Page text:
Maturity in software projects is often equated with data-driven predictability. However, data collection is expensive and measuring all variables that may correlate with project outcome is neither practical nor feasible. In contrast, a project engineer can identify a handful of factors that he or she believes influence the success of a project. The challenge is to quantify engineers’ insights in a way that is useful for data analysis. In this exploratory study, we investigate the repertory grid technique for this purpose.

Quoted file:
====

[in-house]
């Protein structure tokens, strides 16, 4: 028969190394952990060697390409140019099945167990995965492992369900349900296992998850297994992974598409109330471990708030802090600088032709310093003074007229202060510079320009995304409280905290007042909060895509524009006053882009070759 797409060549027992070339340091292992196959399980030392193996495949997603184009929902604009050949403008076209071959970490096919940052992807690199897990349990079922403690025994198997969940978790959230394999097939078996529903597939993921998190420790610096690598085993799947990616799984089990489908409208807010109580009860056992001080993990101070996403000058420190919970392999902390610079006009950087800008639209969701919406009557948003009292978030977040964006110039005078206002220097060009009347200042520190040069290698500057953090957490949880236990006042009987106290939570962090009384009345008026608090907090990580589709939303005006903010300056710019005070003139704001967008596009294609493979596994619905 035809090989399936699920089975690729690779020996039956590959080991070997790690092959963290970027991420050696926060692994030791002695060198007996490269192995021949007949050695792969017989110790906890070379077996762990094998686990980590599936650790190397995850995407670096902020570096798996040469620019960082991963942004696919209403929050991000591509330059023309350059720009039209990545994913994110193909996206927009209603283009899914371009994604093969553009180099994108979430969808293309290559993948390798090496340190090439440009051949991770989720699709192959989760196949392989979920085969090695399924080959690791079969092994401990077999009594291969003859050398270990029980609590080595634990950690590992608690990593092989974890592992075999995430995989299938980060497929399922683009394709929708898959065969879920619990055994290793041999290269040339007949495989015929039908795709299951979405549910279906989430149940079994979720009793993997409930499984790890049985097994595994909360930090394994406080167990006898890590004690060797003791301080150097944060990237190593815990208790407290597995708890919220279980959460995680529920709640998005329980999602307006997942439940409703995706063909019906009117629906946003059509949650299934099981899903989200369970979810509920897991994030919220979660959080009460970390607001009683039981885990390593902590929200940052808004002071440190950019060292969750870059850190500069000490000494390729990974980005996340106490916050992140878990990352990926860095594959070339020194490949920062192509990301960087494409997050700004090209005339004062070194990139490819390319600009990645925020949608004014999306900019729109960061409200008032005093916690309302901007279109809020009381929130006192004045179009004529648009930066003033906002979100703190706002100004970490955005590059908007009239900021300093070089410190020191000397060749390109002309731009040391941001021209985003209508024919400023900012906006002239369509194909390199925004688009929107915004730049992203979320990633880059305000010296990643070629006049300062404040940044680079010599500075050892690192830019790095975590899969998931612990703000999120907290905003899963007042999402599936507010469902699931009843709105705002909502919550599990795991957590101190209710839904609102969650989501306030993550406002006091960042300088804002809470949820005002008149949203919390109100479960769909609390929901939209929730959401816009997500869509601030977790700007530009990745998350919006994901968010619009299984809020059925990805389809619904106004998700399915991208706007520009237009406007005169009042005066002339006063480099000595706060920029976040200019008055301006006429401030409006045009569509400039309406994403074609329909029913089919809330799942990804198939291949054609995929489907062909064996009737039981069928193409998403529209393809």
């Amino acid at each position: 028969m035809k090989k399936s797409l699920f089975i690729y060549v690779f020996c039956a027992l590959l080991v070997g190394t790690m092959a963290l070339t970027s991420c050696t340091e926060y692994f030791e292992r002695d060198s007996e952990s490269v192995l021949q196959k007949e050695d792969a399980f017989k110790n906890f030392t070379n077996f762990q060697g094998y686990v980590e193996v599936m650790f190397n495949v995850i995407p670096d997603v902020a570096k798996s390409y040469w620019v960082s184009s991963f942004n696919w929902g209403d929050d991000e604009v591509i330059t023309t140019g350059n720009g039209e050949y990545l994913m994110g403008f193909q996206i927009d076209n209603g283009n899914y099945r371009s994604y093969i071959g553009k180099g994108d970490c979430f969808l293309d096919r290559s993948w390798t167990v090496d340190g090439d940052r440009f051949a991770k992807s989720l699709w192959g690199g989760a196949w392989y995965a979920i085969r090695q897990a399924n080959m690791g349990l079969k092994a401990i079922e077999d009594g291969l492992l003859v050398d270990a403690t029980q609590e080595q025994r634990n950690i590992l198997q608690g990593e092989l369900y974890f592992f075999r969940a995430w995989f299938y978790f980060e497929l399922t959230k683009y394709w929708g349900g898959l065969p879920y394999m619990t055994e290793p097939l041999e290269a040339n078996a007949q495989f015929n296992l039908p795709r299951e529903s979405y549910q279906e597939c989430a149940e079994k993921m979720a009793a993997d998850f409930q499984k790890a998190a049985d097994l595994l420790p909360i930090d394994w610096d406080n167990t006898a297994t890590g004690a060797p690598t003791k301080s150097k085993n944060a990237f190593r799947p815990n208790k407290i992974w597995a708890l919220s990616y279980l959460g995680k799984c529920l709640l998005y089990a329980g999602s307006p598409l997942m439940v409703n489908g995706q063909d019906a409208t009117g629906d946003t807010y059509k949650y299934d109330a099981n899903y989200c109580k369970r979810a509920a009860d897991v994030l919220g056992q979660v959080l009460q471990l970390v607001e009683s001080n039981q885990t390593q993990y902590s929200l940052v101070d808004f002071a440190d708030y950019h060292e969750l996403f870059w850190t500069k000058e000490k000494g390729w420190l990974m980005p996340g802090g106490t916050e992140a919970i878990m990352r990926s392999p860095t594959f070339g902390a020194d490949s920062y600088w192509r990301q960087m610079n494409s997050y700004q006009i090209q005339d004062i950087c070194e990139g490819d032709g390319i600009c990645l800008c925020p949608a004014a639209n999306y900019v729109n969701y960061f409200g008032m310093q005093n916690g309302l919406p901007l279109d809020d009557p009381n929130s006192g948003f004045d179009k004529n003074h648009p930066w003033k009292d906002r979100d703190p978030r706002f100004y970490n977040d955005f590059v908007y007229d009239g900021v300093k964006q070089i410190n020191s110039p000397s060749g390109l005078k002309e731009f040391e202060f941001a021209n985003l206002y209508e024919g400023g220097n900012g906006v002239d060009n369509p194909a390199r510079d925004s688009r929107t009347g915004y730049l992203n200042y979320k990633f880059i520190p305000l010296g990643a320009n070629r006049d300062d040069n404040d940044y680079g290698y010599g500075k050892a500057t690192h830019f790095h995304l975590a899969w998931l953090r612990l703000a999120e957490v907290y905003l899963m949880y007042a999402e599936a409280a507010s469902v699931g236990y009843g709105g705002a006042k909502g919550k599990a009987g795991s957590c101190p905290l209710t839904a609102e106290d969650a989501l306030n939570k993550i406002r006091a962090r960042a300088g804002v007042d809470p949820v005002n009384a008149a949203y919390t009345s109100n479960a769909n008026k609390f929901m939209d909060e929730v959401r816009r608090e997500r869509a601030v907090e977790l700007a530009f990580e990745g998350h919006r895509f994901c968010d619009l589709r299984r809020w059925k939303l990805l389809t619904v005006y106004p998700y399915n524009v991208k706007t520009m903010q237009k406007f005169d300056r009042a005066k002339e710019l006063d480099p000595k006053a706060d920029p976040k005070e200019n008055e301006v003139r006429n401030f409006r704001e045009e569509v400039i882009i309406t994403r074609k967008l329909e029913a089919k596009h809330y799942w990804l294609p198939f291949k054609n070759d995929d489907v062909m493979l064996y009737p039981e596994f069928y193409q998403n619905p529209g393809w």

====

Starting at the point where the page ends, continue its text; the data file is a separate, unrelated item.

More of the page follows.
The repertory grid technique is an interview-based procedure for eliciting “constructs” (e.g., adhering to coding standards) that individuals believe influence a worldly phenomenon (e.g., what makes a high-quality software project) by comparing example elements from their past (e.g., projects they have worked on). We investigate the relationship between objective metrics of project performance and repertory grid constructs elicited from eight software engineers. Our results show correlations between the engineers’ subjective constructs and the objective project outcome measures. This suggests that repertory grids may be of benefit in developing models of project outcomes, particularly when project data is limited.